ROANOKE, Va. – Nursing organizations in Virginia applauded a new law that allows many nurse practitioners in the commonwealth to practice independently of a doctor's oversight.
This week, Gov. Ralph Northam signed the bill, which will apply to nurse practitioners with at least five years of full-time clinical experience.
"I think it's a milestone for nurse practitioners here in Virginia," said Cynthia Fagan, who handles government relations as an officer with the Virginia Council of Nurse Practitioners. "I think it's a great opportunity for increasing access to care for the citizens of the commonwealth."
The VCNP said there are almost 7,700 nurse practitioners in Virginia. Nurse practitioners must have a master's or doctoral degree as well as advanced clinical training. They have to pass a national certifying board exam and maintain board certification. Nurse practitioners can provide primary, acute and specialty health care services.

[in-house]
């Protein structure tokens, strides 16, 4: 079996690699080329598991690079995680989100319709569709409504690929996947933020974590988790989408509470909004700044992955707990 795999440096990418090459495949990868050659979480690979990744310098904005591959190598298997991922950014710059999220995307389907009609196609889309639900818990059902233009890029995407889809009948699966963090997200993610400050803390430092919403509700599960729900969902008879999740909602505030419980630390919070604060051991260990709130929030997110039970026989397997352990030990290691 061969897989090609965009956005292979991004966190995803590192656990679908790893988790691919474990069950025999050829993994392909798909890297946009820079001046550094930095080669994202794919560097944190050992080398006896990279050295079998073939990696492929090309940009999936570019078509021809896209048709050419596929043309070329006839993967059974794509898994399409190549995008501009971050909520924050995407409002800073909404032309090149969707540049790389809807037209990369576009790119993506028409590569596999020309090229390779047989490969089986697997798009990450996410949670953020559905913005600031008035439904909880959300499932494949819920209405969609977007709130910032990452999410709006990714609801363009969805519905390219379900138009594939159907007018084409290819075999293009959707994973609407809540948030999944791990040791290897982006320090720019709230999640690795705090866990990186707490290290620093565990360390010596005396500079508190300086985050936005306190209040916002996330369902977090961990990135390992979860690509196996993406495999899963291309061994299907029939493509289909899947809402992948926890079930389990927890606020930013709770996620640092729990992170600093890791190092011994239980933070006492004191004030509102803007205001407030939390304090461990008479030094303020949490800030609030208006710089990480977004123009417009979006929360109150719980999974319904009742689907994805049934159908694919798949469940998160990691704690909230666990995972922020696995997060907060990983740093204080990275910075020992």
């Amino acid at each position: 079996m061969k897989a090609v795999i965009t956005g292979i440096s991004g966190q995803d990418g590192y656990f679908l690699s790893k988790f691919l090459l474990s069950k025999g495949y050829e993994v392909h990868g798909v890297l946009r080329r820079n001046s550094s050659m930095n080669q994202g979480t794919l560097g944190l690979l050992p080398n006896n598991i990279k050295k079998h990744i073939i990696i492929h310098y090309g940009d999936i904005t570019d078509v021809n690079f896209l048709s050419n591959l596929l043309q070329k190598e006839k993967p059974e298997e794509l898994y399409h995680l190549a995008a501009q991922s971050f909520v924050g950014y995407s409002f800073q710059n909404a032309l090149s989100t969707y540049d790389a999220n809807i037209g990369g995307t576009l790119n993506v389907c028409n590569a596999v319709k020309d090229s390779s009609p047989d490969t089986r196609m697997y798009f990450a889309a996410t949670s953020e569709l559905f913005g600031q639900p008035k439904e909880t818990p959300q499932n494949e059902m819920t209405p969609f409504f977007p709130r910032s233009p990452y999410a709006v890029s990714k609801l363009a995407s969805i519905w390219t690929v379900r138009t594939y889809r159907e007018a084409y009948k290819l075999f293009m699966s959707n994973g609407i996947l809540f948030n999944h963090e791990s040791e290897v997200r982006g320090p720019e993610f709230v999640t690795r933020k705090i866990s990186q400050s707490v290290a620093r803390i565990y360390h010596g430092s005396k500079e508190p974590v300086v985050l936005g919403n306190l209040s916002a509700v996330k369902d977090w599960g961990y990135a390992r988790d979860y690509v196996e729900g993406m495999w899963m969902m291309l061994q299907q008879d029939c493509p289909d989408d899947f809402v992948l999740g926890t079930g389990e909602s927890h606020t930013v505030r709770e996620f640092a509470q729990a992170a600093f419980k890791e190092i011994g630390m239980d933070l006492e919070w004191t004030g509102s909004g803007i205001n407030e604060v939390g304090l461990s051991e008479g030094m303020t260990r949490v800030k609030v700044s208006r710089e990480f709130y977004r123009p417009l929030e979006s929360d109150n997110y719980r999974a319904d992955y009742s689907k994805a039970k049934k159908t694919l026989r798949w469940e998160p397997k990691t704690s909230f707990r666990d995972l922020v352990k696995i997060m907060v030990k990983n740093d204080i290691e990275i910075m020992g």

"What this means is that there will be greater increase and access to nurse practitioner care," Fagan said. "Patients certainly have a choice to see nurse practitioners if they choose."
As recently as last year, the American Medical Association raised concerns about nurse practitioners operating independently of a doctor. Fagan said patients shouldn't be worried.
"There are over 100 quality and safety studies that indicate that nurse practitioners provide equivalent care as a physician," Fagan said.